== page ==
Pavel Lebedev-Polyansky 1931

Russian Romantics

Author: Pavel Lebedev-Polyansky;
Written: 1931;
First published: 1931 in Literary Encyclopedia, Vol. 5, pp. 589-673;
Translated by: Anton P.

N. M. Karamzin (1766-1826) was a follower of Lessing and a defender of the French bourgeois drama, an opponent of classicism and an admirer of Shakespeare, Karamzin preached the right of every person to happiness, while happiness lies in the satisfaction of passions. The desire to live in harmony with feelings put Karamzin in opposition to the Shishkov group. Here existed a protest against the existing order, the transition to romanticism and sentimentalism. In his old age, Karamzin lost all spirit of protest; for this he was brutally whipped by Pushkin. The poet V. A. Zhukovsky [1783-1852] also acted as a critic. The poet carried out a verse reform, his criticism saw the benefit in the spread of taste. He spoke more than once about a writer-teacher who condemned evil, but immediately made a reservation that one should not attack the existing order. Himself, as a peace-loving person, he went “into the realm of dreams and hope for providence.” The critical activity of Karamzin and Zhukovsky was of little significance; they themselves were law-abiding people and yet they expressed the mood of an intellectual nobleman, who no longer put up with feudal culture and walked, albeit timidly, towards the bourgeois tendencies of life, covering up his timidity with moderate romanticism.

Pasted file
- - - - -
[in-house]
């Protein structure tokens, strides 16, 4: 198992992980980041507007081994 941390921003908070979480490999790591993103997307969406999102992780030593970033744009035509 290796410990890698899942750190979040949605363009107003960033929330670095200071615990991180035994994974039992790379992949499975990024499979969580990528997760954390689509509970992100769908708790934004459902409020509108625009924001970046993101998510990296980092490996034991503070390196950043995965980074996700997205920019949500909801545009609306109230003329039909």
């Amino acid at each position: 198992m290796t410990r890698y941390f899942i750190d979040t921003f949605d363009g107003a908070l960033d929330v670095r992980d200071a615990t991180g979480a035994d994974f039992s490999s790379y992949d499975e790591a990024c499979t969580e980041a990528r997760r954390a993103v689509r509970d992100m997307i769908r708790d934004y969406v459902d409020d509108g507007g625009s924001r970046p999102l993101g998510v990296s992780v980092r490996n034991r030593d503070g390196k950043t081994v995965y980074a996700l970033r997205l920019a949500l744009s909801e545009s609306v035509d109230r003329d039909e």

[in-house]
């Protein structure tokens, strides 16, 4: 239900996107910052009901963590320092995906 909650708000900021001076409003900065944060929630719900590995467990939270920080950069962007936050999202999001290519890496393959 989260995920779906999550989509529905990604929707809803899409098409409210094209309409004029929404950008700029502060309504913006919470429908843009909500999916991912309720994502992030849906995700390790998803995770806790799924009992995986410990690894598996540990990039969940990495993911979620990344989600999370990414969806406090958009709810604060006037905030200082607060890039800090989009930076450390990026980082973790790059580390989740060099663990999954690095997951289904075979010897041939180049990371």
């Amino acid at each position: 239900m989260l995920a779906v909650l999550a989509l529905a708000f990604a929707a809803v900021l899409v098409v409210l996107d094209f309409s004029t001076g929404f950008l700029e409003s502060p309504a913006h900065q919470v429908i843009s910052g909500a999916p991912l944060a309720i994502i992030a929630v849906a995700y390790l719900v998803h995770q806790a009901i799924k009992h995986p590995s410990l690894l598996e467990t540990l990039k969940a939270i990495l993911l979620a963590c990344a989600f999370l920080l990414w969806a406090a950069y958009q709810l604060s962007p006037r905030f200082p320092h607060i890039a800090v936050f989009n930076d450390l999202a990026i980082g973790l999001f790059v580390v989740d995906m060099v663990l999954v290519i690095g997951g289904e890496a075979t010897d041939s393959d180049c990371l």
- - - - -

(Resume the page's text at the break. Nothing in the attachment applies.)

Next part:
The representatives of classical criticism were Kachenovsky and Merzlyakov. M. T. Kachenovsky [1775-1842] is a professor, educated, but obsequiously devoted to the government. His criticism is picky, but sometimes convincing. Defending classicism, he fought not so much for Lomonosov and others, as for the French bourgeois literature up to Voltaire. Kachenovsky’s activity must be taken in the light of romanticism, which has brought confusion to literature, in the process of repulsion from classicism, which has turned into academicism. The share of rationalism defended by him also puts him out of the ranks of the critics of that time. A. F. Merzlyakov [1778-1830], a professor at Moscow University, is of considerable interest for the history of Russian criticism. He was a talented erudite, he loved Lomonosov, Sumarokov, Kheraskov and Ozerov. Language for him is a shell of thoughts, there must be correspondence between language and thought. Thought is the expression of the soul. Poetry teaches and excites the senses. Imitating nature the poet takes only her beautiful sides, eliminating everything that outrages. Tragedy gives a triumph of virtue, and comedy should show not only darkness, but also a triumphant light beginning. Merzlyakov was a kind of enlightener of his time. As an ideologist, he is a victim of the transition period from commercial capital to industrial capital. A classic in his views, he felt the beauty of romantic poetry. He cried, reading Pushkin’s Prisoner of the Caucasus, “he understood that it was wonderful, but he could not realize this beauty and was silent,” Shevyrev writes. This classic told his listeners more than once, pointing to his heart: “This is where the system is.” Merzlyakov was the first critic in the modern sense of the word. The emerging industrial capitalism spawned a romantic trend. Romanticism united both the heroes of the revolution and those who were wrecked in it; he inspired the battle for great ideals and gave consolation to those who lost hope for the best in the battle, who were gripped by the grip of the unfolding industrial capitalism. This romanticism, full of confusion, did not satisfy Merzlyakov, but the classicism of the commercial bourgeoisie, dying, cold, little relevant, made it impossible to live a full life. Feeling the pulse of the industrial bourgeoisie, Merzlyakov, however, was unable to abandon the moribund ideology of the commercial bourgeoisie. This split is his tragedy. Feeling the pulse of the industrial bourgeoisie, Merzlyakov, however, was unable to abandon the moribund ideology of the commercial bourgeoisie. This split is his tragedy.